Army scientists have designed and developed a realistic dog sleeve trainer to bite to improve the performance of military and civilian K9. Military working dogs often play an important role in military operations.
Dogs operate within the military in a wide range of capabilities, including security, patrols, explosives detection, surveillance, search and rescue, guard, guard and tactical duties. Trainers use bite training on military working dogs to help curb the perpetrator. It can also eliminate the need to use a weapon.
Stephen Lee, a researcher at the Army Research Bureau who is part of the US Army̵7;s Military Capabilities Research Laboratory, has led sleeve research and holds a patent for his work. This product was developed with students from Wilson College of Textiles and a Senior Science and Engineering Course in Design at North Carolina State University to support the command of special operations of the U.S. military at Fort Bragg, North Carolina.
“Military working dogs are a very important member of the team and their training is just as important,” said Lee. “These invaluable dogs have provided incomparable support to help soldiers fulfill their mission and save the soldier’s lives. This new training tool for biting the sleeves has greatly helped in the development of effective fighting dogs. “
Most current baits for training with bites are too bulky to conceal, which makes it difficult to train dogs in real situations. Other sleeves are made of materials such as jute, which do not provide a truly realistic training scenario and can reduce the hesitation of dogs to the target due to hesitation. Silicone bite products require the trainer to attach additional accessories to the sleeve that limit training scenarios, eliminate realistic concealment, and possibly confusing dog teeth.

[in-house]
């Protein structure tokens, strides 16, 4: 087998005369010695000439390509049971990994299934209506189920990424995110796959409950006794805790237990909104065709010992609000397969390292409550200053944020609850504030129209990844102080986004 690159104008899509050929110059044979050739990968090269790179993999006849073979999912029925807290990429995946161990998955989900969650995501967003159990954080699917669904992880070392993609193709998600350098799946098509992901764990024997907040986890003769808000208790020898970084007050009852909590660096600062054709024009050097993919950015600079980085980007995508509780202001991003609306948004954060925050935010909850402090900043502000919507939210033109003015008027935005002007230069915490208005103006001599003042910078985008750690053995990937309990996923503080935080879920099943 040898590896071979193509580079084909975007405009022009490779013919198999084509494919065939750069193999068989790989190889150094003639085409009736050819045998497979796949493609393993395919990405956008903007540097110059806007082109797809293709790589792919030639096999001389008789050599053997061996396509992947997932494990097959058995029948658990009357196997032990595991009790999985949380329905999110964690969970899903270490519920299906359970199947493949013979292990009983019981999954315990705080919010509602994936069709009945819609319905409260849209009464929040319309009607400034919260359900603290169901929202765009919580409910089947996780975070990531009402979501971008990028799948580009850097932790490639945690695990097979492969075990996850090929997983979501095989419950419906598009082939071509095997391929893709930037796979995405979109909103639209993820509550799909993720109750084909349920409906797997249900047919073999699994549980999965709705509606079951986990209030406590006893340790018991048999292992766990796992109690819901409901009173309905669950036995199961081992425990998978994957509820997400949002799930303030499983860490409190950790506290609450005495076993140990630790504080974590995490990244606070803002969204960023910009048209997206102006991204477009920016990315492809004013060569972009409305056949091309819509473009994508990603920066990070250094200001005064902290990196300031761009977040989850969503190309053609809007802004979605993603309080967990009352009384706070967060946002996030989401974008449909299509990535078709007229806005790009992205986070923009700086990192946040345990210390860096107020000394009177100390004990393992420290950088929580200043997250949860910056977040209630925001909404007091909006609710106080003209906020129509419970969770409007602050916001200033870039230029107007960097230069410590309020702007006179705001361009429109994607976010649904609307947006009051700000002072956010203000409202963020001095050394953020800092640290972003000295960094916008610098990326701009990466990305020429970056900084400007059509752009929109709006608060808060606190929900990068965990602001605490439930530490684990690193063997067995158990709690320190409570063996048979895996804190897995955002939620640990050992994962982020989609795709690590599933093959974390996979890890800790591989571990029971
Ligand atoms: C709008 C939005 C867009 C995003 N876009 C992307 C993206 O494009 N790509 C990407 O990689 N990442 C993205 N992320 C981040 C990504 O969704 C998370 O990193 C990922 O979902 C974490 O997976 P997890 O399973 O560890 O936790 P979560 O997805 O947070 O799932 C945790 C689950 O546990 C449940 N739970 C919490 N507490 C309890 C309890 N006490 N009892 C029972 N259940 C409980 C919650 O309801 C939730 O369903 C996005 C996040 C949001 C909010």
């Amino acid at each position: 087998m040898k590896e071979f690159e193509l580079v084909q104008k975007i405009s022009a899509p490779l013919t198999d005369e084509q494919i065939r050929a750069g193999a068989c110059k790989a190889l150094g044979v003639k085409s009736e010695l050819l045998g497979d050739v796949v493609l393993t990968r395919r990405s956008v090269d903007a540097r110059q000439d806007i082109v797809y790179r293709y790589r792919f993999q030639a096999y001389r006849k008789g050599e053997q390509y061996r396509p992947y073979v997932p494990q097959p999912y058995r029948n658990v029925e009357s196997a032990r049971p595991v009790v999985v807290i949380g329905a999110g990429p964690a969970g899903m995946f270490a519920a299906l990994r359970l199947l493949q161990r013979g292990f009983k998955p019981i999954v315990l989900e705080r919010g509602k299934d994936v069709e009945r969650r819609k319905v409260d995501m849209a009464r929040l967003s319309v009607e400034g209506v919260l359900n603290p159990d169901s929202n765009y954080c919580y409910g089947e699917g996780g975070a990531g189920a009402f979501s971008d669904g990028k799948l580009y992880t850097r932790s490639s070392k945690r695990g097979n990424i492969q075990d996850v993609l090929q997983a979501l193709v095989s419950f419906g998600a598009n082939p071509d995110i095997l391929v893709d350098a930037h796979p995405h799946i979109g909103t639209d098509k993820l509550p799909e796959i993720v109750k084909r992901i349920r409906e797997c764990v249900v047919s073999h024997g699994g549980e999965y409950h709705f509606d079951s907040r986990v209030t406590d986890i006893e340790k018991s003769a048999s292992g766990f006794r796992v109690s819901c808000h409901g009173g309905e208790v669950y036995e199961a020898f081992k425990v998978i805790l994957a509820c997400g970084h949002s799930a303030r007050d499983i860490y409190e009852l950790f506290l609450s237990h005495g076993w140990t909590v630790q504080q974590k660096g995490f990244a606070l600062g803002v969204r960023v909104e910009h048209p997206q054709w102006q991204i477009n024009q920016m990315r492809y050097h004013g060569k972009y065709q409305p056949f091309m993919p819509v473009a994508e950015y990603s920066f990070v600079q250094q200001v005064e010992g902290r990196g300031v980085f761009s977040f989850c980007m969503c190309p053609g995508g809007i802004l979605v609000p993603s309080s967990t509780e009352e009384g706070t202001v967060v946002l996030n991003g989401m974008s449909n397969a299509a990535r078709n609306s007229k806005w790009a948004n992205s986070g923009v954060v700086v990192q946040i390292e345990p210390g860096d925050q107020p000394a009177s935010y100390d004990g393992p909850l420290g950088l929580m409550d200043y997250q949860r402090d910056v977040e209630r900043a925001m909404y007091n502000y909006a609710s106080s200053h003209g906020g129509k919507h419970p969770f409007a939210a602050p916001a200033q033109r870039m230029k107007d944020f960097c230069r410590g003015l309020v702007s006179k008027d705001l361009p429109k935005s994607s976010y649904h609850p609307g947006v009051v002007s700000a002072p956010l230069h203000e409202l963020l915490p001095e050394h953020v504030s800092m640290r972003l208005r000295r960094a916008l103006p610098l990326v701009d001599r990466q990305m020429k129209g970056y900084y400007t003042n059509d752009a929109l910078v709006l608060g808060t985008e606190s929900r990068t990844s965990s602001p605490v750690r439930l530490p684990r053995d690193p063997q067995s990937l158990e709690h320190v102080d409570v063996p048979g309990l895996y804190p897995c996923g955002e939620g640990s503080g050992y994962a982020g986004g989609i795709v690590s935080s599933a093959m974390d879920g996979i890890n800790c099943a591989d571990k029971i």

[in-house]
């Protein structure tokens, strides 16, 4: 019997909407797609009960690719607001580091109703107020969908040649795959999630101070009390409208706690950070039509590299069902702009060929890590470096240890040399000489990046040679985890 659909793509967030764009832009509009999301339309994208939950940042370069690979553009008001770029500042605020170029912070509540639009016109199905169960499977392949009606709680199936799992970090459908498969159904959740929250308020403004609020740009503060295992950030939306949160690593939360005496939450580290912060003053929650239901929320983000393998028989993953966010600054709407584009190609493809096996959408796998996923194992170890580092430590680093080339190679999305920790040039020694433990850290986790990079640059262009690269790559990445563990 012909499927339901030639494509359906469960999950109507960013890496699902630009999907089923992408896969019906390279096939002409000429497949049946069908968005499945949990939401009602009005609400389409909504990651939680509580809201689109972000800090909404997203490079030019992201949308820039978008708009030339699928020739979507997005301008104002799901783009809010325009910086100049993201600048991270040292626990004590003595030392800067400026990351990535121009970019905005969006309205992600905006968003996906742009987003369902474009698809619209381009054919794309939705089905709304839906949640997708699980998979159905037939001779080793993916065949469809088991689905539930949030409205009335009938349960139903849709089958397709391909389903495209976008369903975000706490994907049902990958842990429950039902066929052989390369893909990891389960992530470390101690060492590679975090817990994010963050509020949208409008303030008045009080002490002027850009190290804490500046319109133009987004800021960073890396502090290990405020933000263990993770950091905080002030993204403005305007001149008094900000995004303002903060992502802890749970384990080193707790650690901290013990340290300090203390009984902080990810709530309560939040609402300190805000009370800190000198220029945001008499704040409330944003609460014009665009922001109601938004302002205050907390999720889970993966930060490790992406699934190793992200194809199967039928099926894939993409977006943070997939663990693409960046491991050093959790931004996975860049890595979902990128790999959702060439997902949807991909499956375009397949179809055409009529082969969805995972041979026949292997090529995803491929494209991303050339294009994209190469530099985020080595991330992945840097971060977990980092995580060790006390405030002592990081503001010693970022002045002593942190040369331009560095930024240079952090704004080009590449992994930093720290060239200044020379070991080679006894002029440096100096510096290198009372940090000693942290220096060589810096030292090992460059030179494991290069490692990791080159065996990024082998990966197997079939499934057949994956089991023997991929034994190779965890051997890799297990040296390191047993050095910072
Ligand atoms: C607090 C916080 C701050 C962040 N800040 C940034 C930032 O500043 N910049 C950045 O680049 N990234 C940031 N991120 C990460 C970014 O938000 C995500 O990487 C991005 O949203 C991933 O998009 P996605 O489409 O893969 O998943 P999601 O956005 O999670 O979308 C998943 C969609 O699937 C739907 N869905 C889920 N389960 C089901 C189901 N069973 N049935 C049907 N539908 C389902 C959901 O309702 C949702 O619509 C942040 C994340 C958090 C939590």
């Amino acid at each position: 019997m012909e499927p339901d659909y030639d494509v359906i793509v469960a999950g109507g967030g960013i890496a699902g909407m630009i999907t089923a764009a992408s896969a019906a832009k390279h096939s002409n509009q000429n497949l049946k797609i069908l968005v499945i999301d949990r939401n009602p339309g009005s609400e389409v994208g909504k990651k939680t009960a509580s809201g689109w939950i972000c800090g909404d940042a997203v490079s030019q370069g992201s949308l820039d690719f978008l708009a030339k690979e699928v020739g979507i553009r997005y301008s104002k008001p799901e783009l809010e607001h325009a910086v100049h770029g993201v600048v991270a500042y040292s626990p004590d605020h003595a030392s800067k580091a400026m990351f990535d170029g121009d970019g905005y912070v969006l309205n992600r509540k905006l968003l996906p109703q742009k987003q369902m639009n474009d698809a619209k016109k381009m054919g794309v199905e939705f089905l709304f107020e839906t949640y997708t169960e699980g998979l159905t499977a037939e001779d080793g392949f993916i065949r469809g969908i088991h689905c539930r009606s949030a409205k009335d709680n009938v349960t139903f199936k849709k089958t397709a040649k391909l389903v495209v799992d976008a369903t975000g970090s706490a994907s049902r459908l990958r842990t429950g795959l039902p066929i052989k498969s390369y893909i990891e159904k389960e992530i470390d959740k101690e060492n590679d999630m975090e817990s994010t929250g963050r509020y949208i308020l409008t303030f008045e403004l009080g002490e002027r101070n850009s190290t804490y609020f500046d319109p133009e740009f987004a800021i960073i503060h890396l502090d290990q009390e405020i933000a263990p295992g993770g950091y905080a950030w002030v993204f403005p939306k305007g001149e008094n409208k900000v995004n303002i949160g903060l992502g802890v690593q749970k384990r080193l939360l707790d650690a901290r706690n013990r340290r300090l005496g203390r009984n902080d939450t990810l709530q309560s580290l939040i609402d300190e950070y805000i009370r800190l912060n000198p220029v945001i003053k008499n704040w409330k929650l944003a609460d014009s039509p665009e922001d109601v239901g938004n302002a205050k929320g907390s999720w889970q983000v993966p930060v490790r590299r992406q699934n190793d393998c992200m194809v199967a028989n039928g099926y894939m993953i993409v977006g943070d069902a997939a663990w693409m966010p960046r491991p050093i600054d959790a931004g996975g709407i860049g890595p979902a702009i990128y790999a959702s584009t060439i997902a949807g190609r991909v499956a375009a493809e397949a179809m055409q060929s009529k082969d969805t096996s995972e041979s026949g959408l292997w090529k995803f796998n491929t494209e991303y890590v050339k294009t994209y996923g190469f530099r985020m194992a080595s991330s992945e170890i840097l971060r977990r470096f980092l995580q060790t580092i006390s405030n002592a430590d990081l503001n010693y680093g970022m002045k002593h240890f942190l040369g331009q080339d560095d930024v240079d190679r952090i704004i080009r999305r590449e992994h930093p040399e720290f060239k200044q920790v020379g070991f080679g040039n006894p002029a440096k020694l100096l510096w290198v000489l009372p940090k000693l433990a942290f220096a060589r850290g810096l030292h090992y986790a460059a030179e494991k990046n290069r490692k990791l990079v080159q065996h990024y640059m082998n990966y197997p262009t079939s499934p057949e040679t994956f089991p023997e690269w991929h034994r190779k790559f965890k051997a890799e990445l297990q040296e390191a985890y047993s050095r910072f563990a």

The new bitten sleeve gives military working dogs an authentic structure of human skin when biting the forearm and reducing the circumference of the target. This allows for a biting mouth and a more realistic training scenario for canines.
“Working with ARO on this project was a great experience for the participating students,” said Dr. Jesse Jur, Associate Professor of Textile Engineering, Chemistry and Natural Sciences at Wilson College of Textiles, NC. “Everyone was inspired to improve the skills of a military working dog. The goals of the project were challenging and required multidisciplinary team efforts in terms of textile and materials engineering. “
Ensuring the safety of dogs and their handlers was a key aspect in product design. The research team ensured that the selected materials were not non-toxic to dogs and that the selected materials were puncture resistant for the handler.
The bite case consists of an outer silicone skin paired with an inner leather case. The skin is a proprietary silicone product of prosthetic quality that looks and looks like human flesh and has an internal support system of the eye for resistance. The inner case is a low-profile bite platform constructed of pressure-dissipating foam and several layers of Kevlar fabric to allow a full-bite bite, and two adjustable straps allow each trainer to adjust.
The US Army Special Operations Command is currently using a bite sleeve for training.
Other inventors mentioned in the patent are Paul Reid, ARO’s technical support provider for systems and technical assistance, Dr. Albena Ivanisevic, ARO Program Manager, who worked on technology at the faculty in the state of NC, US Army Special Operations Command Soldiers, NC State University students and professors of textile engineering Dr. Jess Jur and Dr. Russell Gorga, who advised the project teams.
With military funding, Campbell University researchers are making further progress in the concept and creating an even more realistic skin that bleeds from artificial blood after a bite. Kinston Police Department successfully tested the prototype earlier this year.
Military working dogs can protect innovative hearing protectors
Provides an Army Research Laboratory
Citations: Scientists Develop Realistic Dog Bite Cover to Improve Training (2020, July 29) Obtained on July 31, 2020 from https://phys.org/news/2020-07-scientists-realistic-canine-sleeve.html
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